Project Lifesaver is a proactive life protection program for individuals living with cognitive disorders. The program enhances the probability of the individual’s rescue and makes it possible to reduce the search effort from days and hours to minutes.
An individual enrolled in the Project Lifesaver Program is referred to as a client. Clients wear a unique pre-programmed one ounce battery operated transmitter either on their wrist or ankle at all times. This transmitter will emit a unique tracking signal every second, 24 hours of the day.
When a client goes missing, it is up to their caregiver to call 9-1-1. Police will be notified and will contact the appropriate Project Lifesaver Chapter to respond. When the specially trained volunteers are requested by their local police agency to respond, they use a mobile directional radio frequency receiver to tune into the client’s pre-programmed frequency. Listening for the client’s unique tracking signal will lead responders to the client, whether the client is stationary or mobile.
It has been proven that these transmitters are able to track through obstacles, such as concrete walls and heavy forest and these water resistant transmitters can be tracked on the ground or in the air over several miles.
Individuals who live with a cognitive disorder and are at risk to wander or bolt can be considered as a candidate for the Project Lifesaver program.
The Project Lifesaver program is not available for those who do not have a responsible individual or caregiver caring for them 24 hours a day. The Project Lifesaver program is not a substitute for care or supervision.
Project Lifesaver PEI is province wide.
Please visit the Client Info page on our website. You will find a sample of the Client Contract. Read and review this document to ensure you and your family are comfortable with the terms contained in the contract. Realize it is your family’s choice whether or not you obtain your own legal advice before entering into any agreement. If we can help provide clarification on information contained within the contract, please contact us by one of the methods on the Contact Us page of our website.
A doctor’s letter or note is required for the individual whose family wishes to have them enrolled in the Project Lifesaver program. The letter must include the name and date of birth of the patient and also indicate what cognitive disorder(s) the individual lives with and that they are at risk to or have wandered or bolted from care. An individual can only be considered as a candidate until this letter or note is provided. This is one document that a family must obtain before their loved one can be enrolled into the Project Lifesaver program. Letters or notes from doctors only will be accepted.
A Power of Attorney and or other affidavit(s) may be required before an individual can be enrolled into the Project Lifesaver program. The need for this information is determined based on the situation of the candidate. Please contact us by using on of the methods on the Contact Us page of the website to find out if the need may be applicable to your loved one.
Arrangements will need to be made to cover the initial enrolment and on going maintenance fees outlined in the Client Contract. Your family will need to consider how to cover these costs. Assistance may be available from various sources to assist your family to cover some or all of these costs. Please contact us by using on of the methods on the Contact Us page of the website for more information on these options.
To start the enrolment process, contact us by one of the methods on the Contact Us page of the website. We will put your family in contact with your local program coordinator.
As a caregiver, is there anything I should consider before my loved one is enrolled in the Project Lifesaver program?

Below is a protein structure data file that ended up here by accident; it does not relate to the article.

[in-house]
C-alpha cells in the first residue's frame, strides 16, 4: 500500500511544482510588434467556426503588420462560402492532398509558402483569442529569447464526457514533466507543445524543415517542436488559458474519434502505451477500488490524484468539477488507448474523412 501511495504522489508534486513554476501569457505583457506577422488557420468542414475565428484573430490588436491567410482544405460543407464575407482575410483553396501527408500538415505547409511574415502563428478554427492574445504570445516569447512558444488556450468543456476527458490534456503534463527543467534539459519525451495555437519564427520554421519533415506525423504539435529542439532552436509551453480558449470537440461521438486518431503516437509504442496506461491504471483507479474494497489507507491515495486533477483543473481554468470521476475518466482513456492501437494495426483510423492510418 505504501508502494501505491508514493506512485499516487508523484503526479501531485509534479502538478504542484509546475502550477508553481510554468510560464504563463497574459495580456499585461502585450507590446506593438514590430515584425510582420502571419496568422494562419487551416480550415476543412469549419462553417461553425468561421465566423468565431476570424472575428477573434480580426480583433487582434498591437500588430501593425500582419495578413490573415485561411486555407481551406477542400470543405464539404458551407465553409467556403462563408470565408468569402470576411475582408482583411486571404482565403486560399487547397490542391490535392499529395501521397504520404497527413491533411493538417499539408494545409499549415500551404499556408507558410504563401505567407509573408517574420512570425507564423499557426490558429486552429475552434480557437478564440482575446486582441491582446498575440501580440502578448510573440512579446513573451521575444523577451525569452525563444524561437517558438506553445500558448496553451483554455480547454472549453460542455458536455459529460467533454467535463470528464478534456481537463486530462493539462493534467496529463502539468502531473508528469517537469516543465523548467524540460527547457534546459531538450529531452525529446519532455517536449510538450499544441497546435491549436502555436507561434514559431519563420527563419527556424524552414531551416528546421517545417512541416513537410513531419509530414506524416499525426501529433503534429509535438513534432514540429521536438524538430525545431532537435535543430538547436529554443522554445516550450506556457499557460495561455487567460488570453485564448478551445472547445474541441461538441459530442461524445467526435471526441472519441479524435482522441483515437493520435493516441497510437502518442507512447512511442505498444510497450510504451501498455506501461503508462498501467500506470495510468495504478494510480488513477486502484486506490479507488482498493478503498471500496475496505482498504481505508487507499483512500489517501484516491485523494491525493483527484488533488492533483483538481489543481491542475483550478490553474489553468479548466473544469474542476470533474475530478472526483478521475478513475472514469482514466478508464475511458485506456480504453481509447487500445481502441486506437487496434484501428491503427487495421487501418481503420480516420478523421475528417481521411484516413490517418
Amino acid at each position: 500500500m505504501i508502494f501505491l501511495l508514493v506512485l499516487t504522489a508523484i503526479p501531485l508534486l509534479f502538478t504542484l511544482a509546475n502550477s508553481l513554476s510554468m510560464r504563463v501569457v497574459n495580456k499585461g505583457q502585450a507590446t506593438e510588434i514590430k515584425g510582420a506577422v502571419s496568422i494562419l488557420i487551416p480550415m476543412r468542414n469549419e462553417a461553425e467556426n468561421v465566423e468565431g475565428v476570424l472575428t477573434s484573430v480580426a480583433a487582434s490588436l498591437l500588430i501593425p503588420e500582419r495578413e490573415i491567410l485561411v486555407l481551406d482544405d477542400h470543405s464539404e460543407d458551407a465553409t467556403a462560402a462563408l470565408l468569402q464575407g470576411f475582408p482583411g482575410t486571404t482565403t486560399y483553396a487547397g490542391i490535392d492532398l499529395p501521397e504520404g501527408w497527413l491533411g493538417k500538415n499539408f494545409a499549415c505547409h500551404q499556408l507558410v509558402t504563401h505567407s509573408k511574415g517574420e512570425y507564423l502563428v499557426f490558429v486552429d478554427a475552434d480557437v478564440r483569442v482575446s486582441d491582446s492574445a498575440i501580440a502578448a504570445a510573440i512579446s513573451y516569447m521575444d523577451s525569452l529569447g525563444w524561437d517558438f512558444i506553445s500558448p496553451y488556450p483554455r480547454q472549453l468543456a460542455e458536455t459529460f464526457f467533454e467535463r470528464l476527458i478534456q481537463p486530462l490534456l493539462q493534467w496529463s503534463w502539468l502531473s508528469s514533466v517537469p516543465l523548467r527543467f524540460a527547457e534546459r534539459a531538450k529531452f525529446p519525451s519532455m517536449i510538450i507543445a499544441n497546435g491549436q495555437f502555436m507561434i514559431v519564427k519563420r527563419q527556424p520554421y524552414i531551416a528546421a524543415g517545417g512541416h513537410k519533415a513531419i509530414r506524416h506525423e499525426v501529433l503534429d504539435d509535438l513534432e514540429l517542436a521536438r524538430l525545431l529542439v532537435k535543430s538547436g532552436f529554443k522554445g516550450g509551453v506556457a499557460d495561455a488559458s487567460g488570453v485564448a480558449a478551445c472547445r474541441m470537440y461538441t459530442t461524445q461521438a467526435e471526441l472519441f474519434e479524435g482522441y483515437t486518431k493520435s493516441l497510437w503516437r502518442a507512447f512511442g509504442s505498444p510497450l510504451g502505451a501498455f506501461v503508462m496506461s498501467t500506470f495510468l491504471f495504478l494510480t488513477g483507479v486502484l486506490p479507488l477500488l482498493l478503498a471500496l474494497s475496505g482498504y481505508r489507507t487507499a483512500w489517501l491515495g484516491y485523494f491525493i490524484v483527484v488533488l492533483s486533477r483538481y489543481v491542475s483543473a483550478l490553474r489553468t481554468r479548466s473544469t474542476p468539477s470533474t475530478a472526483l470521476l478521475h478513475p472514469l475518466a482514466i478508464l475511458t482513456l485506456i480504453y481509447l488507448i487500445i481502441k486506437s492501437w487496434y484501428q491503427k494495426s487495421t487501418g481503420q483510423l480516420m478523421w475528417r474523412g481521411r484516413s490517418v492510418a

If your loved one is subject to sensory overload, it is highly recommended that you prepare them prior to being enrolled in the Project Lifesaver program. This process may greatly reduce the stress on your loved one and those caring for them once they are enrolled.
First you should consider if it is best that the transmitter will be worn on their wrist or ankle. If it is decided your loved one will wear the transmitter on their wrist, it is important for you to realize which their dominant hand is. The dominant hand will be the wrist that those enrolling your loved one will want to place the transmitter. If your loved one is ambidextrous, the choice will be for you or your family.
Once the wrist of choice is identified, it is recommended that you have your loved one become familiar with wearing something on their wrist at all times, whether it is a watch, band, bracelet or something similar. This may be trying at first but with consistency and patience, your loved one will eventually accept the presence on them.
The purpose of this preparation is to reduce the stress for them wearing the transmitter as at first your loved one will most likely pick at or attempt to pull it off themselves.
Placing a transmitter on the ankle is sometimes less stressful for an individual and is an option to consider. This option is also available if it is decided the individual cannot accept wearing the transmitter on their wris
My loved one has a skin condition that can cause their skin to become easily irritated. Will the bands irritate their skin?
Most clients in the Project Lifesaver program have had no issues wearing the standard vinyl strap. If your loved one has a skin condition that may cause some concern, please inform your local Chapter. They will make arrangements to obtain special straps for use by your loved one. These straps were designed for individuals with sensitive skin.
I have a concern that my loved one will be able to tear off the vinyl strap. Is there a stronger strap that can be used?
There is a one inch leather strap which can be worn by a client. The recommendation for wear would be mainly dependent on the individual who it is intended for. This strap is not designed for children or individuals who have dainty wrists. A specially designed transmitter is needed due to the thickness of this leather strap.
Once arrangements for a representative to enroll your loved one have been made, a representative will attend your residence. They will have a copy of the Client Contract for you or a family member to sign and will complete a data collection sheet and collect any necessary paperwork. They will explain and provide a Vial of Life and explain the reporting procedure if your loved one goes missing. They will also collect enrollment and monthly fees (monthly fees may be provided in a lump sum or by monthly pre-authorized debit). They will then explain the testing procedure and how to complete the daily log form and fit your loved one with a transmitter.
Before our representative leaves your property, they will ensure the transmitter is working properly and take a few notes regarding the surrounding of your home which includes GPS coordinates and any potential hazards for a wanderer.
The time needed to enroll a client will vary but can usually be completed in approximately one and a half hours.